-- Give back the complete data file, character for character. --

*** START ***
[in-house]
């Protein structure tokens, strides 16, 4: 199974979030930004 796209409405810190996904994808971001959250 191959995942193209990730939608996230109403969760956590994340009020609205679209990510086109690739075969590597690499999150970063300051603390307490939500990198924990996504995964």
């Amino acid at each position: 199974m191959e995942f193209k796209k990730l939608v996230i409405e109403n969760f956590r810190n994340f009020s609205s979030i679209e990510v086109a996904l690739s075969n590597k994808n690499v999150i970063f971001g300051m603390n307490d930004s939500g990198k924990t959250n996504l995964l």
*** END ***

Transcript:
[in-house]
């Protein structure tokens, strides 16, 4: 199974979030930004 796209409405810190996904994808971001959250 191959995942193209990730939608996230109403969760956590994340009020609205679209990510086109690739075969590597690499999150970063300051603390307490939500990198924990996504995964």
């Amino acid at each position: 199974m191959e995942f193209k796209k990730l939608v996230i409405e109403n969760f956590r810190n994340f009020s609205s979030i679209e990510v086109a996904l690739s075969n590597k994808n690499v999150i970063f971001g300051m603390n307490d930004s939500g990198k924990t959250n996504l995964l």